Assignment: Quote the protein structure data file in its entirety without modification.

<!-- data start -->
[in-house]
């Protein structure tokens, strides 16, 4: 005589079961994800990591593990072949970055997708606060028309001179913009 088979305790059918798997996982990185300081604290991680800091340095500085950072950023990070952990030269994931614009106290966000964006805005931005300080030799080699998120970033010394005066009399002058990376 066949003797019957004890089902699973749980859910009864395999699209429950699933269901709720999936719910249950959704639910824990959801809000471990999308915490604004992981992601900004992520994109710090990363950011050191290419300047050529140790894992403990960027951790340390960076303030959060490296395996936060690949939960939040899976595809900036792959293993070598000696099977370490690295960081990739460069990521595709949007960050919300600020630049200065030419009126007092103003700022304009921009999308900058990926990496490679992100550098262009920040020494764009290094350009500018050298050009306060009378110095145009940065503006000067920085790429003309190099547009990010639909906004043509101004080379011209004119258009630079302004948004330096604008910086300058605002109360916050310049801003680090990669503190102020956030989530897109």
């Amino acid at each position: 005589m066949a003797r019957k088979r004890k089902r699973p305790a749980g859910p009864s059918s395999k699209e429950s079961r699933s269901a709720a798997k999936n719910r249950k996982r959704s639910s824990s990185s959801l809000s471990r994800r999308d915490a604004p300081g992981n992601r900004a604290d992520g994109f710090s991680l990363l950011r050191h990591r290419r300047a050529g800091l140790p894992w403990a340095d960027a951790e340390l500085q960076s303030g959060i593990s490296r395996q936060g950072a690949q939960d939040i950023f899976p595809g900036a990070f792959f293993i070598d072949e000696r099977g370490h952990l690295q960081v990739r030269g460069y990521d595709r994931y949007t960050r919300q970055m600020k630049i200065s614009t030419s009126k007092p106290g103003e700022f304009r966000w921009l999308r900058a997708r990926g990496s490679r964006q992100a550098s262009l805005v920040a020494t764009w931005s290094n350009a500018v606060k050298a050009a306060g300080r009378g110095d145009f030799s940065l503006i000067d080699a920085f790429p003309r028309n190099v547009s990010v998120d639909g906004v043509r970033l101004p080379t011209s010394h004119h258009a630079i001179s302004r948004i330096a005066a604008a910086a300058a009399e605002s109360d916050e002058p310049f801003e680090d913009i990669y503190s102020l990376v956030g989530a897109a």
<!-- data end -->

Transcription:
[in-house]
């Protein structure tokens, strides 16, 4: 005589079961994800990591593990072949970055997708606060028309001179913009 088979305790059918798997996982990185300081604290991680800091340095500085950072950023990070952990030269994931614009106290966000964006805005931005300080030799080699998120970033010394005066009399002058990376 066949003797019957004890089902699973749980859910009864395999699209429950699933269901709720999936719910249950959704639910824990959801809000471990999308915490604004992981992601900004992520994109710090990363950011050191290419300047050529140790894992403990960027951790340390960076303030959060490296395996936060690949939960939040899976595809900036792959293993070598000696099977370490690295960081990739460069990521595709949007960050919300600020630049200065030419009126007092103003700022304009921009999308900058990926990496490679992100550098262009920040020494764009290094350009500018050298050009306060009378110095145009940065503006000067920085790429003309190099547009990010639909906004043509101004080379011209004119258009630079302004948004330096604008910086300058605002109360916050310049801003680090990669503190102020956030989530897109």
């Amino acid at each position: 005589m066949a003797r019957k088979r004890k089902r699973p305790a749980g859910p009864s059918s395999k699209e429950s079961r699933s269901a709720a798997k999936n719910r249950k996982r959704s639910s824990s990185s959801l809000s471990r994800r999308d915490a604004p300081g992981n992601r900004a604290d992520g994109f710090s991680l990363l950011r050191h990591r290419r300047a050529g800091l140790p894992w403990a340095d960027a951790e340390l500085q960076s303030g959060i593990s490296r395996q936060g950072a690949q939960d939040i950023f899976p595809g900036a990070f792959f293993i070598d072949e000696r099977g370490h952990l690295q960081v990739r030269g460069y990521d595709r994931y949007t960050r919300q970055m600020k630049i200065s614009t030419s009126k007092p106290g103003e700022f304009r966000w921009l999308r900058a997708r990926g990496s490679r964006q992100a550098s262009l805005v920040a020494t764009w931005s290094n350009a500018v606060k050298a050009a306060g300080r009378g110095d145009f030799s940065l503006i000067d080699a920085f790429p003309r028309n190099v547009s990010v998120d639909g906004v043509r970033l101004p080379t011209s010394h004119h258009a630079i001179s302004r948004i330096a005066a604008a910086a300058a009399e605002s109360d916050e002058p310049f801003e680090d913009i990669y503190s102020l990376v956030g989530a897109a």